Media Law Legal Update

Media & Entertainment – Copyright - Sports Law - Broadcasts and Pay TV – FA Premier League Ltd v QC Leisure (Trading Name) and Others [2008] (Currently before the ECJ - 2011)


In FA Premier League Ltd v QC Leisure (Trading Name) and Others [2008], the claimant owned various copyrights in the feed of each Premier League football match, which were licenced to foreign broadcasters. Under the terms of the licence agreement, the foreign broadcasters were required to undertake to procure that no device was knowingly authorised or enabled which would permit a third party to view any match (coming under the terms of the licence agreement) outside the broadcaster’s particular licensed territory. The claimant claimed that the defendants supplied pubs in the UK with “non-UK” decoder cards sourced deceptively from a variety of countries within and outside the EU (and operated such pubs), resulting in infringement of the claimant’s rights under s.298 of the Copyright Designs and Patents Act 1988 (“the Act”) and their copyrights in the actual footage. The defendants claimed that the cross-border trade in decoder cards was lawful and did not require the claimant’s consent under the CDPA and certain provisions of EC law, most notably Directive 98/84/EC (the Conditional Access Directive), and sought a reference to the European Court of Justice.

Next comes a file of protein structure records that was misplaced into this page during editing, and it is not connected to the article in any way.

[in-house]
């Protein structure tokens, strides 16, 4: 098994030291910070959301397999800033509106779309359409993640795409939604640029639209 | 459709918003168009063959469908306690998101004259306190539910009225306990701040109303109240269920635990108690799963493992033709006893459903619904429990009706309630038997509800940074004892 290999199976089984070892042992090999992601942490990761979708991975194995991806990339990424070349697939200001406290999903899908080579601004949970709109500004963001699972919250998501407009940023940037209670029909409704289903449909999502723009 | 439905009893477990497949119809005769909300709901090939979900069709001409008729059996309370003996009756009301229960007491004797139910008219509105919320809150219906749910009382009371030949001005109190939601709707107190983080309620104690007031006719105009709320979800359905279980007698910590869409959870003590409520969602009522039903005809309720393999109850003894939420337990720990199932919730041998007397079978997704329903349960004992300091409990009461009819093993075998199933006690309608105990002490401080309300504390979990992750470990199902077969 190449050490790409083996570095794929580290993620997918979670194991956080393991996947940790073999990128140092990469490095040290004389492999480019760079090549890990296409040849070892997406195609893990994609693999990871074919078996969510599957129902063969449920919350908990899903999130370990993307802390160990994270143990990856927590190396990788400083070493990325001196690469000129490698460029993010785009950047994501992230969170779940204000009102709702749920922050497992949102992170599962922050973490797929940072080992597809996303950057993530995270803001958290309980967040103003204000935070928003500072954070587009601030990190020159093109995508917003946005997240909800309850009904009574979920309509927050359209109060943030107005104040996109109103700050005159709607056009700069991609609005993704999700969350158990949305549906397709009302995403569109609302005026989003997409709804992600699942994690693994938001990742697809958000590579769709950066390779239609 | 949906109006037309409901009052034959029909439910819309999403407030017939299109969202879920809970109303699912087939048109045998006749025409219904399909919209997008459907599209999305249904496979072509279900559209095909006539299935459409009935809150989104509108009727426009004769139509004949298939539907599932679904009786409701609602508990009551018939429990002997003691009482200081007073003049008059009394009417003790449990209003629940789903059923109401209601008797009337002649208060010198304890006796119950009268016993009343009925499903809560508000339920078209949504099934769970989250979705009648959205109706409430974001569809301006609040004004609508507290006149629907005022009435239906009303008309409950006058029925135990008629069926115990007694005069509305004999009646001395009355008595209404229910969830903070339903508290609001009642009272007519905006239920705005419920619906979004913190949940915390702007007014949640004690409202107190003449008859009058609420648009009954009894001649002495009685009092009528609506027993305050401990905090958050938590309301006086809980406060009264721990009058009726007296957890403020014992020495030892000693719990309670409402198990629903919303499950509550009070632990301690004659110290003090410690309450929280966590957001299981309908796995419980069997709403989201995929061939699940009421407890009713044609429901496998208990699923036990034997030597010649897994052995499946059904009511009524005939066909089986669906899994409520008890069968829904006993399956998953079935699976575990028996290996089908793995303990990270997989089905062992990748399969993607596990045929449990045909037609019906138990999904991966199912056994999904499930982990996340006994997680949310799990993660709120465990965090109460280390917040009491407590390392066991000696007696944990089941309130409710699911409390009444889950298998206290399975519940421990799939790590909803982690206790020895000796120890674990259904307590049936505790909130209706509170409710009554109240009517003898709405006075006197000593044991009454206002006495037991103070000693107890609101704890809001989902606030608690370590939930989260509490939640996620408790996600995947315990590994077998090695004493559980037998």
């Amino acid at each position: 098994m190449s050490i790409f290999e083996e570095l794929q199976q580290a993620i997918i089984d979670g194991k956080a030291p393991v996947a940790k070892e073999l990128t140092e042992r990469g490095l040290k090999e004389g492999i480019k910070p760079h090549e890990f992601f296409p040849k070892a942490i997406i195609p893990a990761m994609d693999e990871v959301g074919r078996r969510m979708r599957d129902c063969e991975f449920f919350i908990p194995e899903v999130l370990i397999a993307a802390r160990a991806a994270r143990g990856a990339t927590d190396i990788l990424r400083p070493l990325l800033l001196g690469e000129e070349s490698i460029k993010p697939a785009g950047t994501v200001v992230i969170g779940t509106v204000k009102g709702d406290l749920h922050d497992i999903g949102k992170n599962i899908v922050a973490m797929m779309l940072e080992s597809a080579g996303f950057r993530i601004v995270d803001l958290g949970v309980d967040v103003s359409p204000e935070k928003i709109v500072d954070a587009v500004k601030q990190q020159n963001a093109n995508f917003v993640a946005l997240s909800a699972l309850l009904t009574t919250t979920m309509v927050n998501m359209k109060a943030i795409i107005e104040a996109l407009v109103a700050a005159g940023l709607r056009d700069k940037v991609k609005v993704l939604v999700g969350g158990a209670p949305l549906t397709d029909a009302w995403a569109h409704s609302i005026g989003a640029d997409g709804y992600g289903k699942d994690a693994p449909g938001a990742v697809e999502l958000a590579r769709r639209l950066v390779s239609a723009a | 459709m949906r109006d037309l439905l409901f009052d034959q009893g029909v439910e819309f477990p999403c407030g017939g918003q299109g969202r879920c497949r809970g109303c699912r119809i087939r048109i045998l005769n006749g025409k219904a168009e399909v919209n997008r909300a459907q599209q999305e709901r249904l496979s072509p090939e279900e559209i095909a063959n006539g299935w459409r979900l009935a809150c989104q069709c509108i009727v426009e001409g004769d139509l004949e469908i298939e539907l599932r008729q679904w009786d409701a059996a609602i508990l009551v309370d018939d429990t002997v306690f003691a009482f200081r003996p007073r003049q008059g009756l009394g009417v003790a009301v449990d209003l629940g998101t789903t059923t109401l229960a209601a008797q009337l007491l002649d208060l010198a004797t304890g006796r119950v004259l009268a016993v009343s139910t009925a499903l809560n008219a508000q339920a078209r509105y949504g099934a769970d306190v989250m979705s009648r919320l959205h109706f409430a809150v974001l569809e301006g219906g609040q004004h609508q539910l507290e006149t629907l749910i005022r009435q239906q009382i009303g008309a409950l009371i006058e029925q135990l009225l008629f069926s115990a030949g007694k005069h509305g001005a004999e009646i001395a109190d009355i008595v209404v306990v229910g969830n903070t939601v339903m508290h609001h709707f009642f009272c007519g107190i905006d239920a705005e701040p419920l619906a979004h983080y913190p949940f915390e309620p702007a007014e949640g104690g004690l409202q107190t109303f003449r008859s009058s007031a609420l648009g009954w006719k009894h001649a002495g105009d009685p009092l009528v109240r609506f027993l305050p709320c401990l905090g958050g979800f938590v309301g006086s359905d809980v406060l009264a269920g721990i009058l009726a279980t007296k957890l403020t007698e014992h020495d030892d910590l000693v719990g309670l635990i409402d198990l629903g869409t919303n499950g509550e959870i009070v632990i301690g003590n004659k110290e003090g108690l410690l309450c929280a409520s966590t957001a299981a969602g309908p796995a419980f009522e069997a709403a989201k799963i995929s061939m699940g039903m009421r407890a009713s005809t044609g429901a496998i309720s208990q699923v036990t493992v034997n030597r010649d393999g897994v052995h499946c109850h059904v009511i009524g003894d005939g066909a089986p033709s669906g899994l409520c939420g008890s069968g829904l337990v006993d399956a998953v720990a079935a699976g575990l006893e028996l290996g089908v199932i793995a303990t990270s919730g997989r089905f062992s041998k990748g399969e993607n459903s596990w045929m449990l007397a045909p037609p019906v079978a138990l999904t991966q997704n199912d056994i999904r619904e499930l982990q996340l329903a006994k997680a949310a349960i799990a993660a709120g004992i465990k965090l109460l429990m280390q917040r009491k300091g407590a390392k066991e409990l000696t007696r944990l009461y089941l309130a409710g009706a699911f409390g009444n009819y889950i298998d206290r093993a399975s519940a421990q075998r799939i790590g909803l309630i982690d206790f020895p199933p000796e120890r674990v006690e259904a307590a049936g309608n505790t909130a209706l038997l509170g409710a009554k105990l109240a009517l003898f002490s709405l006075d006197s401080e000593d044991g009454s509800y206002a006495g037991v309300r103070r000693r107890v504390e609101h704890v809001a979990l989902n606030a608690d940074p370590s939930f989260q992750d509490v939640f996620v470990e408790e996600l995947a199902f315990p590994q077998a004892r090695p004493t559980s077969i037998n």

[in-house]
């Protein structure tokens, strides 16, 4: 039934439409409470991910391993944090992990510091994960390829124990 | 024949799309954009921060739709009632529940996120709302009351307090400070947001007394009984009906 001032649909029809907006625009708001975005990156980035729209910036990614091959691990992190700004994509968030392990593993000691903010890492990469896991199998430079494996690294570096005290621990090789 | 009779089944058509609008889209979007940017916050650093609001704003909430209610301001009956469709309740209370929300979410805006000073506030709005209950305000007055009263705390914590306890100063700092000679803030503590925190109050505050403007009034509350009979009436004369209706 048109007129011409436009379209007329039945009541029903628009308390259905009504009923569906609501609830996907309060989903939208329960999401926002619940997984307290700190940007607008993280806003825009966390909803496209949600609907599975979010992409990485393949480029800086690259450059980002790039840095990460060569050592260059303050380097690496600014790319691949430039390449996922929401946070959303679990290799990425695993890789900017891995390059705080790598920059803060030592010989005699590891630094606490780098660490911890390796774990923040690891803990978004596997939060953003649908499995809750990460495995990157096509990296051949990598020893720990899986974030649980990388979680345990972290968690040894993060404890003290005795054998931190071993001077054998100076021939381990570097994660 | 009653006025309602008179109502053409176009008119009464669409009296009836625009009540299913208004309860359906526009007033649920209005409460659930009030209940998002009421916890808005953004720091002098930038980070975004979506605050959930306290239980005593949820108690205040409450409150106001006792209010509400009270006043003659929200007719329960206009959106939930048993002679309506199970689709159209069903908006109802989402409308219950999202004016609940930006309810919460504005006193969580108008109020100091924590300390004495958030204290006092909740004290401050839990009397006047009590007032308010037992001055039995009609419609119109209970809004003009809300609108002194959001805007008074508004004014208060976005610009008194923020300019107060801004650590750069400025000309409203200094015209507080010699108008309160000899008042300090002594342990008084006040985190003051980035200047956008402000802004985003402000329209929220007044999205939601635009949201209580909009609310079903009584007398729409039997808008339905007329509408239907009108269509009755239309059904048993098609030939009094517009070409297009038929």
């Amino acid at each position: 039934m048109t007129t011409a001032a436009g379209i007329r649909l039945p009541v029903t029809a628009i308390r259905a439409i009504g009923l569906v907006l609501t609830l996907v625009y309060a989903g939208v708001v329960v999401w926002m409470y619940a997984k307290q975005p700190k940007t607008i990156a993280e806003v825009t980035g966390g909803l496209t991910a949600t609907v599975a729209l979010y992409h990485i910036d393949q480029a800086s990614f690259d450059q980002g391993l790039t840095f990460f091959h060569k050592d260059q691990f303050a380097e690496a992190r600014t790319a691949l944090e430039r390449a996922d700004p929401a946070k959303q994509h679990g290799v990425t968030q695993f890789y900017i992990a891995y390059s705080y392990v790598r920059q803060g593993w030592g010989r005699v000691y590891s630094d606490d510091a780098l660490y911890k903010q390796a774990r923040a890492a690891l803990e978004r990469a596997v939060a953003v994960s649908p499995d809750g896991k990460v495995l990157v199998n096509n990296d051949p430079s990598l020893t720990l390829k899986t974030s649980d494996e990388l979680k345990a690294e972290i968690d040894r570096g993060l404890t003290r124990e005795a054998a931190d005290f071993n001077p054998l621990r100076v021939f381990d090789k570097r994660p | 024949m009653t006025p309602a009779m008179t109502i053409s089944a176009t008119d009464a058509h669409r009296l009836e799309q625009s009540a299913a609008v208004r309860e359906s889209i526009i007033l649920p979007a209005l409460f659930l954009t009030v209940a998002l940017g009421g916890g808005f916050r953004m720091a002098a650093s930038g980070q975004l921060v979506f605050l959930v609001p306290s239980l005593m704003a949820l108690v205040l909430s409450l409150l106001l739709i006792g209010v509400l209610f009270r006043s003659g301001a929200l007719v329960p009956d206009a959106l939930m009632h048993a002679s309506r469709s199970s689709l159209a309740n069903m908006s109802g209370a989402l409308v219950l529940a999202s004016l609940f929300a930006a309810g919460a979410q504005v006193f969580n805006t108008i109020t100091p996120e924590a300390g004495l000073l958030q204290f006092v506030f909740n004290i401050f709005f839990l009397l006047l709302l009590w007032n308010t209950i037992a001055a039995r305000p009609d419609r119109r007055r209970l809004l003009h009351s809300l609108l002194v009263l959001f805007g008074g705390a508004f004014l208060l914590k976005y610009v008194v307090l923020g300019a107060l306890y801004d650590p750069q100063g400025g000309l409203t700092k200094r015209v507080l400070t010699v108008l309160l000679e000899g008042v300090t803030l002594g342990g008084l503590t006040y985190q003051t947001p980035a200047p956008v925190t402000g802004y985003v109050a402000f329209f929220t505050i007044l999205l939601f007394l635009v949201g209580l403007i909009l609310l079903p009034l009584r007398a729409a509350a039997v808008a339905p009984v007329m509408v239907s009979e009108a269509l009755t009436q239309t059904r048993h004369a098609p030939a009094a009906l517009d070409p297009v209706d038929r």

The court held that the use of encryption methods to prevent access to its programmers without payment by broadcasting organisations, and to further prevent access to those programmers by viewers who are willing to pay but are outside a specified territory, created “a tension with the concept of a Community audiovisual area and the principles of an internal market without frontiers”. The judge went on to state that such actions raised serious policy questions of the paramount importance to the European single market.  On this basis, the case would be referred to the ECJ for a more cost-effective and expeditious resolution than allowing the matter to go to appeal.

The fundamental issue currently being considered by the ECJ is whether the decoder cards lawfully issued in one territory could lawfully be traded cross-border and used in another territory without infringing the rights of a copyright holder (such as the FA Premier League in this case).

If you require further information contact us at


© RT COOPERS, 2011. This Briefing Note does not provide a comprehensive or complete statement of the law relating to the issues discussed nor does it constitute legal advice. It is intended only to highlight general issues. Specialist legal advice should always be sought in relation to particular circumstances.


Search Shadow


newsletter Shadow


Testimonial Bottom Shadow

testimonial Shadow Middle

More Testimonials

Testimonial Bottom Shadow